Unanswered: Crystal/Business Views best practices.
Our business is trying to make a decision about using Stored Procedures versus Crystal Business Views as a basis for reports. I've done some development in Crystal, but have not used Business Views. Our Crystal Reports developer tells me this:
Most practical references I have found to using Crystal Reports Server and all references to Business Views have been based on direct table (or view) connections. I have found very little in the way of using stored procedures with Crystal (other than the note that they can be used). I don’t think there are very many people out there using Crystal and stored procedures together. So, while it may be considered bad practice by DBAs to allow interfaces to have direct access to tables, it is pretty much standard practice for Crystal implementations.
Given the widespread consensus among DBAs that Sprocs are the preffered method for distributing data, I'd like to get some comments from Crystal Developers on this.
If it's not practically useful, then it's practically useless.
Our business is trying to make a decision about using Stored Procedures versus Crystal Business Views as a basis for reports. I've done some development in Crystal, but have not used Business Views. Our Crystal Reports developer tells me this:Given the widespread consensus among DBAs that Sprocs are the preffered method for distributing data, I'd like to get some comments from Crystal Developers on this.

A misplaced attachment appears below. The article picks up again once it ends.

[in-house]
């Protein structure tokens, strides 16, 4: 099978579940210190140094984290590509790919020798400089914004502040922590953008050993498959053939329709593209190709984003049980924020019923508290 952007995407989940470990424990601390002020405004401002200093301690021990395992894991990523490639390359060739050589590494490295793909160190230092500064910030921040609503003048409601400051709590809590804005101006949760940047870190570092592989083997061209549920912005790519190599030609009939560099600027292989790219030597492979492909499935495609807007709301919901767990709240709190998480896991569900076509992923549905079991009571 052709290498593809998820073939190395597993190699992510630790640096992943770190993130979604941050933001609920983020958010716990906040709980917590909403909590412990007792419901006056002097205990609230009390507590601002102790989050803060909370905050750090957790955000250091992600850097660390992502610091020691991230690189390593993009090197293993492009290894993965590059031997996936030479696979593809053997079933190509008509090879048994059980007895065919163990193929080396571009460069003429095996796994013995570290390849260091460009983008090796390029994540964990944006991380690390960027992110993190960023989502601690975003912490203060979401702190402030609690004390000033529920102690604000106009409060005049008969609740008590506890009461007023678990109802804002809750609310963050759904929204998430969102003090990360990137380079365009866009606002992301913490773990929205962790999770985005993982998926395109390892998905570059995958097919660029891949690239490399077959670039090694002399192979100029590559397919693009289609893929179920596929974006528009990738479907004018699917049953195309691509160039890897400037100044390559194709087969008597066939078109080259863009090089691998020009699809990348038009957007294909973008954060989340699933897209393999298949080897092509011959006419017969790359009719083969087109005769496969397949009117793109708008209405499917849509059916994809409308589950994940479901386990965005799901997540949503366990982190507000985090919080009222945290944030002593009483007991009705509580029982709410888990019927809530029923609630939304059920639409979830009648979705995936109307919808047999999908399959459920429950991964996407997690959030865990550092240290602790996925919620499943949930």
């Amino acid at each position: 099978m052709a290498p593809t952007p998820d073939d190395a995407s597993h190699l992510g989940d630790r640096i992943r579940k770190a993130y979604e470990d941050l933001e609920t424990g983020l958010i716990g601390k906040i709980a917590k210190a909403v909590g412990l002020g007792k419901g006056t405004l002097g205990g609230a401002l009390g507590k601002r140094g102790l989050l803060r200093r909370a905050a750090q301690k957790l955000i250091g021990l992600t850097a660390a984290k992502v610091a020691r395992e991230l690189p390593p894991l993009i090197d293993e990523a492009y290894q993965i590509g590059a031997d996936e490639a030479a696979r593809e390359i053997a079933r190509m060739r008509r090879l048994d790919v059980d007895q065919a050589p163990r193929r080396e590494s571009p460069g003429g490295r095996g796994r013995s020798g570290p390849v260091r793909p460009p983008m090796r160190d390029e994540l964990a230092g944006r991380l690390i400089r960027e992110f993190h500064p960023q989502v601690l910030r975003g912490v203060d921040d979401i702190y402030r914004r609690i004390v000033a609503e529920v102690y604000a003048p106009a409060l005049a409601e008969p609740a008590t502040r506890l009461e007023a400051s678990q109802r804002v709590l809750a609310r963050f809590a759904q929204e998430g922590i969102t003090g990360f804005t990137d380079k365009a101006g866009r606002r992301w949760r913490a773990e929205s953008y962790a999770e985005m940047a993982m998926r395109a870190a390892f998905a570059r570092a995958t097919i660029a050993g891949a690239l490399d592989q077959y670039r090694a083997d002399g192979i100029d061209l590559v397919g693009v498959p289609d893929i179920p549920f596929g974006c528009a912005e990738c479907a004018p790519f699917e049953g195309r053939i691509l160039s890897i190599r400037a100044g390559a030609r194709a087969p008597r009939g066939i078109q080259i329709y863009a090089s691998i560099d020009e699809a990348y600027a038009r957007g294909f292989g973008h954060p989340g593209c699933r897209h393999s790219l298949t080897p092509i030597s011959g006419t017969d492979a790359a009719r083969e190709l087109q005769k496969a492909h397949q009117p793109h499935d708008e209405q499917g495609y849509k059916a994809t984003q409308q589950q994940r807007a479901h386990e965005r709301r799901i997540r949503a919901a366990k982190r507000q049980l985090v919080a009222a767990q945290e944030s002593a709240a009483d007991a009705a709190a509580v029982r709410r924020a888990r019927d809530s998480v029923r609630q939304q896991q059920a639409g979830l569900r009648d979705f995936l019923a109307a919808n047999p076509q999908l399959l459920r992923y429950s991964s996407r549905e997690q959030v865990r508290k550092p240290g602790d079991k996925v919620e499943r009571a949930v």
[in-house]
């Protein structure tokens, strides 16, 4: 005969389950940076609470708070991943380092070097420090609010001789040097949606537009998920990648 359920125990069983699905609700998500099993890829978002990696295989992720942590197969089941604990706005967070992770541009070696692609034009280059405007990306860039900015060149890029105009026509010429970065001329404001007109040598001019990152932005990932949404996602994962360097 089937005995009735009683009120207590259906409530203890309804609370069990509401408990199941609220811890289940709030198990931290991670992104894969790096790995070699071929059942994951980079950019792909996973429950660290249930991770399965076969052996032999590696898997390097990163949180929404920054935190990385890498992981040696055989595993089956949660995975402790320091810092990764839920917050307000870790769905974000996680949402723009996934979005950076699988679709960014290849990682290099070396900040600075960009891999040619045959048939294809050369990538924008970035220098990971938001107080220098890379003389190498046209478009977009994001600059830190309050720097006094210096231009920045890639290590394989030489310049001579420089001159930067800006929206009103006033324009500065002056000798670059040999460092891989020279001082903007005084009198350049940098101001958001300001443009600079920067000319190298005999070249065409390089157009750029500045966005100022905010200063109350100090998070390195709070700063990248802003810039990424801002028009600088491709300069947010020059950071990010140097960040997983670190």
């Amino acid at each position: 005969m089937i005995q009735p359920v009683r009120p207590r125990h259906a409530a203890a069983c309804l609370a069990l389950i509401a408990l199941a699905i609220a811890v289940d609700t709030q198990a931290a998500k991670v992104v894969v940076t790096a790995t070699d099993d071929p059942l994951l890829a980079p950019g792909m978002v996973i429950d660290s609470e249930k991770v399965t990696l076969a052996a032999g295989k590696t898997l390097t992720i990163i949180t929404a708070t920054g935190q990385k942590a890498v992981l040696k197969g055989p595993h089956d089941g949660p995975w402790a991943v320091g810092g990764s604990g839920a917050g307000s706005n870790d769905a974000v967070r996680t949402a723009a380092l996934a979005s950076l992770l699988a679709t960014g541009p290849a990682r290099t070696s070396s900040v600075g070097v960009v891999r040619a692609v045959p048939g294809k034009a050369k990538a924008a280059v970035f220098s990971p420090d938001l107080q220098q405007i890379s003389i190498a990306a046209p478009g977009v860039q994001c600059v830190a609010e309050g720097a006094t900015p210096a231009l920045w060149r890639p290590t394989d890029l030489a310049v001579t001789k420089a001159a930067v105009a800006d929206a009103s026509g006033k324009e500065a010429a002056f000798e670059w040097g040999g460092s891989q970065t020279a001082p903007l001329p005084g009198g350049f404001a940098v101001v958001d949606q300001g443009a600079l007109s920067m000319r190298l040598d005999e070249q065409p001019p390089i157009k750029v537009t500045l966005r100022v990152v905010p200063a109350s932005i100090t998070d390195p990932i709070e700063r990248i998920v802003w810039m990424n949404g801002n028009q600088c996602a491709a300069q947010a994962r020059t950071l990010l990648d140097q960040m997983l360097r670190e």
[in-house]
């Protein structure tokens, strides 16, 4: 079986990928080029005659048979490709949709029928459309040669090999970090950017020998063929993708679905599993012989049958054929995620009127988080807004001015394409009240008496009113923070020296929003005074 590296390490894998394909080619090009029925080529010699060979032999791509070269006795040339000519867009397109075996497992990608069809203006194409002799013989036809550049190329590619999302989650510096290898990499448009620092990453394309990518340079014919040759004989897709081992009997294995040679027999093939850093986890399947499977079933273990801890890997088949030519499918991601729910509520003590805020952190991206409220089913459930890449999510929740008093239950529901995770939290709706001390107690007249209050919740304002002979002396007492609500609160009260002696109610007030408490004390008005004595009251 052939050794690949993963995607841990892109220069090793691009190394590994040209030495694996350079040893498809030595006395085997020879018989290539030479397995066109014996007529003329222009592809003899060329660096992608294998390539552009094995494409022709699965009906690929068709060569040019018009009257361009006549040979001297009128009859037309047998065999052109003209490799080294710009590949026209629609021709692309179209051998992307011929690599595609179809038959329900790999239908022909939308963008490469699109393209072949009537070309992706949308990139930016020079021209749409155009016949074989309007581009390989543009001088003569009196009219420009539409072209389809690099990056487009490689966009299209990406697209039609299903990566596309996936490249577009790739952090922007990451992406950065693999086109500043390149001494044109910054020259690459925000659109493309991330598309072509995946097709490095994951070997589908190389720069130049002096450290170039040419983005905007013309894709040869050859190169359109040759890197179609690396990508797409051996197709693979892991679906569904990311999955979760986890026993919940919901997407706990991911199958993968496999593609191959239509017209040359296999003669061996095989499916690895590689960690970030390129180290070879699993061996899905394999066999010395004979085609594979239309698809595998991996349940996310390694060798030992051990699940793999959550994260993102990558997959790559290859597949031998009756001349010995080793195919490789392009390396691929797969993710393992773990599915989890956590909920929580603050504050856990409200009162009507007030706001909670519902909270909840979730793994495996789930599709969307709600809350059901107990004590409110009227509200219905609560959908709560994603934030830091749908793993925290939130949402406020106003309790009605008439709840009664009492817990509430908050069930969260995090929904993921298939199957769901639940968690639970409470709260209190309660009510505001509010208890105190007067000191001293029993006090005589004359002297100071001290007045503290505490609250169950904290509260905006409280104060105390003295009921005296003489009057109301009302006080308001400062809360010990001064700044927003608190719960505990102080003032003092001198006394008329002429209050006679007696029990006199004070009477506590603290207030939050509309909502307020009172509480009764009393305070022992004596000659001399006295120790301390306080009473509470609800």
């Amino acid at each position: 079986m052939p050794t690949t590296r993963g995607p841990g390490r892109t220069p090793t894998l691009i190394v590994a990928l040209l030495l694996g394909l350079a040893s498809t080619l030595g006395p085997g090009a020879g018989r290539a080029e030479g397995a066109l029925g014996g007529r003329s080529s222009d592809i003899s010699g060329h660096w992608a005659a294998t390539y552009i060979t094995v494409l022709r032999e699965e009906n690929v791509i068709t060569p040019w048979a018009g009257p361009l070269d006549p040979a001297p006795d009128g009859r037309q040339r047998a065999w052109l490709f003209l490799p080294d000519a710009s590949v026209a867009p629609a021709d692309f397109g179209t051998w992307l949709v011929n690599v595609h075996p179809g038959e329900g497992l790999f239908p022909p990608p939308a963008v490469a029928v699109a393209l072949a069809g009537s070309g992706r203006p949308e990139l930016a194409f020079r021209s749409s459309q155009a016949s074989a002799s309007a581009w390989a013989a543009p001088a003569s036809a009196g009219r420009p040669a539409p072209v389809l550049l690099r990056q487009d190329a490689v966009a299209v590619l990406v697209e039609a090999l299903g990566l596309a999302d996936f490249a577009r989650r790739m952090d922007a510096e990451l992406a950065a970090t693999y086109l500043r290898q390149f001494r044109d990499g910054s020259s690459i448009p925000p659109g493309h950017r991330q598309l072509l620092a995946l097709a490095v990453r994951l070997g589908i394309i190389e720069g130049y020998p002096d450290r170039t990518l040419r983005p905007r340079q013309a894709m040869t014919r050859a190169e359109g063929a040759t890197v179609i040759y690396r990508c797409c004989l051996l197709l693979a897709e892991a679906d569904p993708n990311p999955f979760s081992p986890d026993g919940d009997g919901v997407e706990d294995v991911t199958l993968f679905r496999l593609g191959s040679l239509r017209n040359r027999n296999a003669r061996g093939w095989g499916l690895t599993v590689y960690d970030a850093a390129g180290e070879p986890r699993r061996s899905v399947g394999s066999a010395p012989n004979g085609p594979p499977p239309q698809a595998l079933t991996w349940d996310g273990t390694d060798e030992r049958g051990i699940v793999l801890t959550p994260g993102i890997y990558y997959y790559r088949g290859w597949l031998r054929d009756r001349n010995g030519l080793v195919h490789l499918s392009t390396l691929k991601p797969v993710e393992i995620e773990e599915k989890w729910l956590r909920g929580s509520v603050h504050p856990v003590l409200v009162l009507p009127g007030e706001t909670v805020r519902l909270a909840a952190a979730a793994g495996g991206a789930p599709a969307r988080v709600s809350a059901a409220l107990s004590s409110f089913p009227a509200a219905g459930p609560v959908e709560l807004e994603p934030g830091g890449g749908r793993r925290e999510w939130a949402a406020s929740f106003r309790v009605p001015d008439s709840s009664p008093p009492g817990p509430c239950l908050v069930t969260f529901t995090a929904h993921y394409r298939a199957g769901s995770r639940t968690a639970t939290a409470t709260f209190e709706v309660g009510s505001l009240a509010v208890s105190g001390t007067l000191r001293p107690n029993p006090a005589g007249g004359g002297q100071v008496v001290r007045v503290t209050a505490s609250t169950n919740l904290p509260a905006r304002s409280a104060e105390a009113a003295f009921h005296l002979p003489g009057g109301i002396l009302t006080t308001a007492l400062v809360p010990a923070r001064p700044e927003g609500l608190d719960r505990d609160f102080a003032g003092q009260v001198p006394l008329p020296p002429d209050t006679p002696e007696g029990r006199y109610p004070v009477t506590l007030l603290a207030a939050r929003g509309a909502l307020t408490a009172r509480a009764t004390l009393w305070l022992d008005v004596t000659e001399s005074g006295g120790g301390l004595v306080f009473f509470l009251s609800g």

I have always used stored procedure in crystal reports in most of the cases(web applications in ASP.net), but that always depends on the requirement.There are a lot of limitations in Crystal but stored procs never made a hassle in my case.When you are dealing with MSSQL server, its ok with stored proc.
Well,in case of Business Views, the important part is ,you can integrate data from disparate sources. You can also bring together data from multiple data collection platforms and application boundaries so that the differences in data resolution, coverage, and structure between collection methods are eliminated.A Business View is a logical collection of Business Elements.Users see Business Views as abstract database connections, and the contained Business Elements as virtual tables that, in turn, contain Business Fields. Administrators can secure Business Views through the standard View and Edit rights.
So they have given a lot of facilities in business views.I think if you are dealing with one kind of database its ok to go with stored proc(but crystal itself has lot of limitations,I would prefer Reporting services 2005 ahead of it),but if your have different kinds of databases it wiser to go for Business Views.Bcoz they are specially designed to integrate seamlessly with Crystal Enterprise.
Success is the ability to go from one failure to another with no loss of enthusiasm.
- Sir Winston Churchill
Can the Business Views effectively pull data from stored procedures? Are there any problems with procedures that require parameters?
Yea,while creating an element you can do it. An element is the representation of a table from a Business View foundation. It allows you to bring in tables, views or stored procedures from the connections contained in a BV foundation and alias their names to make them more business friendly to report designers.
There would be no problem for stored procedures which requires parameters,it just works fine,except I faced a problem in setting default values.